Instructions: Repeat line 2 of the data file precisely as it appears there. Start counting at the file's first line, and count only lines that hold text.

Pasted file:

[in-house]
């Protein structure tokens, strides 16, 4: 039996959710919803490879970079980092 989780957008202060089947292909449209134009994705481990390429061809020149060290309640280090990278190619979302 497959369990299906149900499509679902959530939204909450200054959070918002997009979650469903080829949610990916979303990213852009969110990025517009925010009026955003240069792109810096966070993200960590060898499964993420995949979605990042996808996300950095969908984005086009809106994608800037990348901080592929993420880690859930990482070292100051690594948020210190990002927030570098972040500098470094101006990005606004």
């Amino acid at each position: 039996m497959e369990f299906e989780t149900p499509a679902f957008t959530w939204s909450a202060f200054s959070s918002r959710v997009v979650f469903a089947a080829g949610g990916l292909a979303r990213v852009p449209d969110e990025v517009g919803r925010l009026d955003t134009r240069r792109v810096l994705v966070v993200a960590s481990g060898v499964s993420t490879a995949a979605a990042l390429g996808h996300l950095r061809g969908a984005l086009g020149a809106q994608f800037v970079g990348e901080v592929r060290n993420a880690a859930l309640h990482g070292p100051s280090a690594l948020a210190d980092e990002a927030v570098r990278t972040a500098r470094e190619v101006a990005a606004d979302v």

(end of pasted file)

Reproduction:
């Protein structure tokens, strides 16, 4: 039996959710919803490879970079980092 989780957008202060089947292909449209134009994705481990390429061809020149060290309640280090990278190619979302 497959369990299906149900499509679902959530939204909450200054959070918002997009979650469903080829949610990916979303990213852009969110990025517009925010009026955003240069792109810096966070993200960590060898499964993420995949979605990042996808996300950095969908984005086009809106994608800037990348901080592929993420880690859930990482070292100051690594948020210190990002927030570098972040500098470094101006990005606004």